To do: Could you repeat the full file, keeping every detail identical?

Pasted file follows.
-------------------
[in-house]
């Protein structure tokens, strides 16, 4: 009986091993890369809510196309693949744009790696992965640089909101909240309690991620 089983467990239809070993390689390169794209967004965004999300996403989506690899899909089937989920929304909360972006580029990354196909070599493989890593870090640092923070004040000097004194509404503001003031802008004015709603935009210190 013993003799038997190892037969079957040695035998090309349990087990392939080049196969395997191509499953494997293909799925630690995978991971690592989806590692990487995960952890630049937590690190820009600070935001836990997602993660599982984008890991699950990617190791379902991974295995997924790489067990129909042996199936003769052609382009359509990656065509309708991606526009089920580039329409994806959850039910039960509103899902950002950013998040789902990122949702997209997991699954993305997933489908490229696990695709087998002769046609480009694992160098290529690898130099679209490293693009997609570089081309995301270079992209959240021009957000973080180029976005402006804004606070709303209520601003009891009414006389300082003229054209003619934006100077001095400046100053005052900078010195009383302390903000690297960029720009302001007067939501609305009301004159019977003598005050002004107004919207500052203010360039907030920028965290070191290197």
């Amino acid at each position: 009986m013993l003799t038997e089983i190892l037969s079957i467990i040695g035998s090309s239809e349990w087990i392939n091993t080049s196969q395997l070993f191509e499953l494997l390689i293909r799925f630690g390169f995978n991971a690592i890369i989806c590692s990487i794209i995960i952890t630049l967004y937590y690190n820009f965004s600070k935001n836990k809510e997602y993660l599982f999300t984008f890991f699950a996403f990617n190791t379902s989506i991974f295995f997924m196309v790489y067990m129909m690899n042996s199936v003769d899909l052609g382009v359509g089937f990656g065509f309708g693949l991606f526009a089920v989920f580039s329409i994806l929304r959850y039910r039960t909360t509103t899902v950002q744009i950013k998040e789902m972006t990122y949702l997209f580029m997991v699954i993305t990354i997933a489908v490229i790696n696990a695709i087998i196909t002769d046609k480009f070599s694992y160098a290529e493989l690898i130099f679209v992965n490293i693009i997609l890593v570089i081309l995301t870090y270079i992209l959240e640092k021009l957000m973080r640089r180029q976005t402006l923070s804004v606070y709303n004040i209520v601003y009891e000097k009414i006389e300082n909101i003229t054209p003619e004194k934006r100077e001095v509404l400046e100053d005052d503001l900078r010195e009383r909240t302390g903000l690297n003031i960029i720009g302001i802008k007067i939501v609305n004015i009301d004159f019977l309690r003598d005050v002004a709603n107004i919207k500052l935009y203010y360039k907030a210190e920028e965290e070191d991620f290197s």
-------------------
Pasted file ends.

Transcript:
[in-house]
């Protein structure tokens, strides 16, 4: 009986091993890369809510196309693949744009790696992965640089909101909240309690991620 089983467990239809070993390689390169794209967004965004999300996403989506690899899909089937989920929304909360972006580029990354196909070599493989890593870090640092923070004040000097004194509404503001003031802008004015709603935009210190 013993003799038997190892037969079957040695035998090309349990087990392939080049196969395997191509499953494997293909799925630690995978991971690592989806590692990487995960952890630049937590690190820009600070935001836990997602993660599982984008890991699950990617190791379902991974295995997924790489067990129909042996199936003769052609382009359509990656065509309708991606526009089920580039329409994806959850039910039960509103899902950002950013998040789902990122949702997209997991699954993305997933489908490229696990695709087998002769046609480009694992160098290529690898130099679209490293693009997609570089081309995301270079992209959240021009957000973080180029976005402006804004606070709303209520601003009891009414006389300082003229054209003619934006100077001095400046100053005052900078010195009383302390903000690297960029720009302001007067939501609305009301004159019977003598005050002004107004919207500052203010360039907030920028965290070191290197």
């Amino acid at each position: 009986m013993l003799t038997e089983i190892l037969s079957i467990i040695g035998s090309s239809e349990w087990i392939n091993t080049s196969q395997l070993f191509e499953l494997l390689i293909r799925f630690g390169f995978n991971a690592i890369i989806c590692s990487i794209i995960i952890t630049l967004y937590y690190n820009f965004s600070k935001n836990k809510e997602y993660l599982f999300t984008f890991f699950a996403f990617n190791t379902s989506i991974f295995f997924m196309v790489y067990m129909m690899n042996s199936v003769d899909l052609g382009v359509g089937f990656g065509f309708g693949l991606f526009a089920v989920f580039s329409i994806l929304r959850y039910r039960t909360t509103t899902v950002q744009i950013k998040e789902m972006t990122y949702l997209f580029m997991v699954i993305t990354i997933a489908v490229i790696n696990a695709i087998i196909t002769d046609k480009f070599s694992y160098a290529e493989l690898i130099f679209v992965n490293i693009i997609l890593v570089i081309l995301t870090y270079i992209l959240e640092k021009l957000m973080r640089r180029q976005t402006l923070s804004v606070y709303n004040i209520v601003y009891e000097k009414i006389e300082n909101i003229t054209p003619e004194k934006r100077e001095v509404l400046e100053d005052d503001l900078r010195e009383r909240t302390g903000l690297n003031i960029i720009g302001i802008k007067i939501v609305n004015i009301d004159f019977l309690r003598d005050v002004a709603n107004i919207k500052l935009y203010y360039k907030a210190e920028e965290e070191d991620f290197s």